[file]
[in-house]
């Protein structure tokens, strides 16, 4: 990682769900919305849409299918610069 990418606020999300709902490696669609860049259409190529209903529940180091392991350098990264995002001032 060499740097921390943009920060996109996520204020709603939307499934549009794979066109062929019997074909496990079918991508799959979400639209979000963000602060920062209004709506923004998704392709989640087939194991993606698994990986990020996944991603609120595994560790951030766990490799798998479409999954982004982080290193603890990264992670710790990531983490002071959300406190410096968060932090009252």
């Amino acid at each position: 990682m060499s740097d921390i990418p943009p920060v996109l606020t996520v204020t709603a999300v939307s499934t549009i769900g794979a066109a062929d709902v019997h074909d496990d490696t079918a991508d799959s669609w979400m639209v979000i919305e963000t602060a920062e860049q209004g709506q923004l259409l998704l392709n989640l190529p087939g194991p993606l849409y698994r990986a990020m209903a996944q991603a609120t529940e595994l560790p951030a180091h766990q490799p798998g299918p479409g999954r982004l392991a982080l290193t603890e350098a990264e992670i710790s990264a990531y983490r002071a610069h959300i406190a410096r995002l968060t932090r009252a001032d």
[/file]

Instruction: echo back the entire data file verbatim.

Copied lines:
[in-house]
């Protein structure tokens, strides 16, 4: 990682769900919305849409299918610069 990418606020999300709902490696669609860049259409190529209903529940180091392991350098990264995002001032 060499740097921390943009920060996109996520204020709603939307499934549009794979066109062929019997074909496990079918991508799959979400639209979000963000602060920062209004709506923004998704392709989640087939194991993606698994990986990020996944991603609120595994560790951030766990490799798998479409999954982004982080290193603890990264992670710790990531983490002071959300406190410096968060932090009252």
């Amino acid at each position: 990682m060499s740097d921390i990418p943009p920060v996109l606020t996520v204020t709603a999300v939307s499934t549009i769900g794979a066109a062929d709902v019997h074909d496990d490696t079918a991508d799959s669609w979400m639209v979000i919305e963000t602060a920062e860049q209004g709506q923004l259409l998704l392709n989640l190529p087939g194991p993606l849409y698994r990986a990020m209903a996944q991603a609120t529940e595994l560790p951030a180091h766990q490799p798998g299918p479409g999954r982004l392991a982080l290193t603890e350098a990264e992670i710790s990264a990531y983490r002071a610069h959300i406190a410096r995002l968060t932090r009252a001032d």